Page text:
Books Read in 2015 – 25. A Long Way Down – Nick Hornby


Genre: Humour, Drama, Mental Illness

Narrative Style: First person from four different points of view

Rating: 3/5


Format: Paperback

Synopsis: JJ, Martin, Jess and Maureen meet on the top of Topper House on New Year’s Eve. They all have the same intention. To jump. Instead, they decide to give it until Valentine’s to see if life is really worth living. 

Reading Challenges: TBR Challenge 2015

Time on Shelf: About 6 years. I loved High Fidelity but since then, I’ve liked each Hornby novel a little less so I avoided reading this one. 

I suppose it’s inevitable that a novel with such a high concept storyline would seem a little unreal at times. Each story emphasised different aspects of depression and reasons why someone might try to kill themselves. However, all four of them together on one roof was a little much and was hard to swallow.

Of course, it was apparent that they wouldn’t jump – otherwise it would have been a very short story indeed – but the narrative tension was in whether they would actually make it back to life. This was where the problems started for me. I wasn’t really drawn in enough by the characters’ stories. They were all a bit too much like characters and not like real people.

Martin was the fallen celebrity who only had his own stupidity to blame, Jess had a missing sister and parents who didn’t seem to really see her, Maureen had a disabled son who she had to care for 24/7 and JJ’s band had split up and he had lost his girlfriend. When it came down to it, the solutions to all their problems were quite simple but of course, when you are depressed, nothing is simple and Hornby does capture that aspect quite well. What was more difficult was liking or empathising with them. I didn’t care enough about them because they didn’t seem real.

I also found the constant switching of viewpoints a little annoying. I’d have been happier if each narrator spoke for longer, I think but as it was, it was hard to get to grips with any of their voices. It was a little like being shouted at by four incredibly needy people. At times I just wanted them to shut up.

Although this is a book about depression, it is at times very funny and Hornby is very good at capturing his characters’ foibles. There are some very funny set pieces which, although they didn’t always ring true, did make me chuckle.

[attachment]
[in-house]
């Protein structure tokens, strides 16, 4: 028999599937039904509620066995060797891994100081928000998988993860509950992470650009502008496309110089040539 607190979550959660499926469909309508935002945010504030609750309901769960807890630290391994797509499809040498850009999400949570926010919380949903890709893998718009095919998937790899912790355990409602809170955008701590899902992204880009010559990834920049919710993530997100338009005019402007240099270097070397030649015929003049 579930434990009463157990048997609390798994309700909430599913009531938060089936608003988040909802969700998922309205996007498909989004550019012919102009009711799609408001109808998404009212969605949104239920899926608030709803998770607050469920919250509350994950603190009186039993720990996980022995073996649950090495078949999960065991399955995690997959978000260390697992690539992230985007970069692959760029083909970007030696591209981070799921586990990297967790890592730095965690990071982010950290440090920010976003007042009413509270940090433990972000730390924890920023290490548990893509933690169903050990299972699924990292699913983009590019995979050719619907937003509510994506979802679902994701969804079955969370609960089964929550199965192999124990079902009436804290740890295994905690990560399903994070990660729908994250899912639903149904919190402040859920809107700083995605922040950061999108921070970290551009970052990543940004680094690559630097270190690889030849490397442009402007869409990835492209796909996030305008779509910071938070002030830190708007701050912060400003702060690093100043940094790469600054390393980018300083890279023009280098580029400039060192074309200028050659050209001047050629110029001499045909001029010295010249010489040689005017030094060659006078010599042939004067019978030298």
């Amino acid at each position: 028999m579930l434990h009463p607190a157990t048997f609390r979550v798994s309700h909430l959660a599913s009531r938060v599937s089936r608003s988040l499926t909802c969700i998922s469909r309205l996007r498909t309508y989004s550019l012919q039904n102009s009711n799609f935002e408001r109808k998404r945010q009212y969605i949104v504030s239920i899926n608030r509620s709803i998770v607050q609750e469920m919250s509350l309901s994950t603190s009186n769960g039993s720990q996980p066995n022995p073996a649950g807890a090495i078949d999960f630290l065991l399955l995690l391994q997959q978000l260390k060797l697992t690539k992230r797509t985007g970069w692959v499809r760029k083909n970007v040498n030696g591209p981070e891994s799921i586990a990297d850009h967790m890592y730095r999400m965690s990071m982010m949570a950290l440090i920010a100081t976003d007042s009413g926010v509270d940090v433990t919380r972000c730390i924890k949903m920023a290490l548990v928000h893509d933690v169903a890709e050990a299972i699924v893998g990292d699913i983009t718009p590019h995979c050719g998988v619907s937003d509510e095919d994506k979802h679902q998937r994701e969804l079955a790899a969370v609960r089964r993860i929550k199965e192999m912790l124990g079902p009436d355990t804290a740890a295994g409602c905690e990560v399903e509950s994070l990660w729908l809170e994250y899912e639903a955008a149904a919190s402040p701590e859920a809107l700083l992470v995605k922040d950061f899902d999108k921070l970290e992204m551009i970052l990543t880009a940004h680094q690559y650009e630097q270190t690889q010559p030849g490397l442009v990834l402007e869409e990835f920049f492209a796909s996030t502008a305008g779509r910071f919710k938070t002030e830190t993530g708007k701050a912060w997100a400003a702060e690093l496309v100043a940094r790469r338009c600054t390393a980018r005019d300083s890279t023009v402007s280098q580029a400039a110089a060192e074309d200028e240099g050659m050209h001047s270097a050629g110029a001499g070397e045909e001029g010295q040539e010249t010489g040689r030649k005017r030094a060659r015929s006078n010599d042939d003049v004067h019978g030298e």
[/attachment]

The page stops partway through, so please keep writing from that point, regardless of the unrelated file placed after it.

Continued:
At least there was no pat ending. Hornby realises that there is no straightforward cure for what ails these characters and so although they seem better, they are not cured. But it does seem that they are moving in the right direction. That was satisfying.


Eclectic Reader Challenge – New Adult – The Perks of Being a Wallflower – Stephen Chbosky

I bought this book when the movie came out with the intention of reading the book and then seeing the movie. In the end, I did neither. It has been on my to-read list since then. So it seemed perfecphoto-14t for the Eclectic Reader Challenge category of New Adult.

The book is series of letters to an unnamed person addressed simply as friend. They detail the ups and downs of Charlie’s life as he starts High School describing events and people with a warmth and naivety that was mostly charming. He is shy, awkward and has little grasp of social etiquette. He is befriended by a group of older misfits and through them goes to parties, takes drugs and learns about sex and relationships. While his voice was convincing, I think that I’d have enjoyed it more if I was nearer his age. I found myself feeling a little impatient with him, the way adults do with teenagers but for the most part I was keen to read on and find out what happened to him.

It is apparent quite early on that Charlie has psychological issues relating to the death of his Aunt Helen and he swings between depression and optimism throughout the book. Details are gradually revealed giving the reader clues to what the issues may be. However, the final reveal – I won’t give it away for those who have not read it – felt a little underwhelming. Not that it wasn’t a serious issue – it certainly justified Charlie’s issues – but that it wasn’t explored very deeply, was almost brushed off with an ease that seemed unlikely.

This book is often compared to The Catcher in the Rye and, in some ways, it is an apt comparison. Both Holden and Charlie are caught in cycles of behaviour that they seemed destined to repeat and both have distinctive voices. However, ultimately I prefer The Catcher in the Rye because it is darker and less twee. I found the end of The Catcher in the Rye devastating as so little progress has been made in Holden’s journey of discovery. I don’t know why but I find this easier to relate to then the sweet optimism of Charlie’s last letter.